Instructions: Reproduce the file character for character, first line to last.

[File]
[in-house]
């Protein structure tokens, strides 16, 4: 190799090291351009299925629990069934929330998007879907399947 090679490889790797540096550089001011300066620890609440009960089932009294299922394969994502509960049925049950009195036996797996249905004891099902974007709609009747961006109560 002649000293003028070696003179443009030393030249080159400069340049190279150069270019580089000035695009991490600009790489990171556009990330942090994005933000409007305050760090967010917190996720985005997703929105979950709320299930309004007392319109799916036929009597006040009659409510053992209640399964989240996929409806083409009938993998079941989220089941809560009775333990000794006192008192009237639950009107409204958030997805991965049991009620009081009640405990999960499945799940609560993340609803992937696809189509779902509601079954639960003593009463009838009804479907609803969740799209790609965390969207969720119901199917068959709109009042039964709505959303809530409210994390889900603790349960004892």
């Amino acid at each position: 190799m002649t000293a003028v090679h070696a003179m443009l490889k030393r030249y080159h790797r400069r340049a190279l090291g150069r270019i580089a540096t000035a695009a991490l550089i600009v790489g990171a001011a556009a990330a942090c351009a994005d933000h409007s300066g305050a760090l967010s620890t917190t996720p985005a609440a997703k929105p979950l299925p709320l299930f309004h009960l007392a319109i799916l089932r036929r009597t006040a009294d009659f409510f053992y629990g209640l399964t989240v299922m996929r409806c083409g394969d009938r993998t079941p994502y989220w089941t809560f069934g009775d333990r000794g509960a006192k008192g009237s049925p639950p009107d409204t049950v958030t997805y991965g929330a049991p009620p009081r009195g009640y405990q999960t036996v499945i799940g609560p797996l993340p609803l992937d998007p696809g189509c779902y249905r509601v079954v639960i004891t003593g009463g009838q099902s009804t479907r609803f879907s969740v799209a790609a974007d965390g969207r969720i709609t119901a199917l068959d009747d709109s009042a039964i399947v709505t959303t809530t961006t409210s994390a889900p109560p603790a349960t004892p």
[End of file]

[in-house]
């Protein structure tokens, strides 16, 4: 190799090291351009299925629990069934929330998007879907399947 090679490889790797540096550089001011300066620890609440009960089932009294299922394969994502509960049925049950009195036996797996249905004891099902974007709609009747961006109560 002649000293003028070696003179443009030393030249080159400069340049190279150069270019580089000035695009991490600009790489990171556009990330942090994005933000409007305050760090967010917190996720985005997703929105979950709320299930309004007392319109799916036929009597006040009659409510053992209640399964989240996929409806083409009938993998079941989220089941809560009775333990000794006192008192009237639950009107409204958030997805991965049991009620009081009640405990999960499945799940609560993340609803992937696809189509779902509601079954639960003593009463009838009804479907609803969740799209790609965390969207969720119901199917068959709109009042039964709505959303809530409210994390889900603790349960004892």
């Amino acid at each position: 190799m002649t000293a003028v090679h070696a003179m443009l490889k030393r030249y080159h790797r400069r340049a190279l090291g150069r270019i580089a540096t000035a695009a991490l550089i600009v790489g990171a001011a556009a990330a942090c351009a994005d933000h409007s300066g305050a760090l967010s620890t917190t996720p985005a609440a997703k929105p979950l299925p709320l299930f309004h009960l007392a319109i799916l089932r036929r009597t006040a009294d009659f409510f053992y629990g209640l399964t989240v299922m996929r409806c083409g394969d009938r993998t079941p994502y989220w089941t809560f069934g009775d333990r000794g509960a006192k008192g009237s049925p639950p009107d409204t049950v958030t997805y991965g929330a049991p009620p009081r009195g009640y405990q999960t036996v499945i799940g609560p797996l993340p609803l992937d998007p696809g189509c779902y249905r509601v079954v639960i004891t003593g009463g009838q099902s009804t479907r609803f879907s969740v799209a790609a974007d965390g969207r969720i709609t119901a199917l068959d009747d709109s009042a039964i399947v709505t959303t809530t961006t409210s994390a889900p109560p603790a349960t004892p």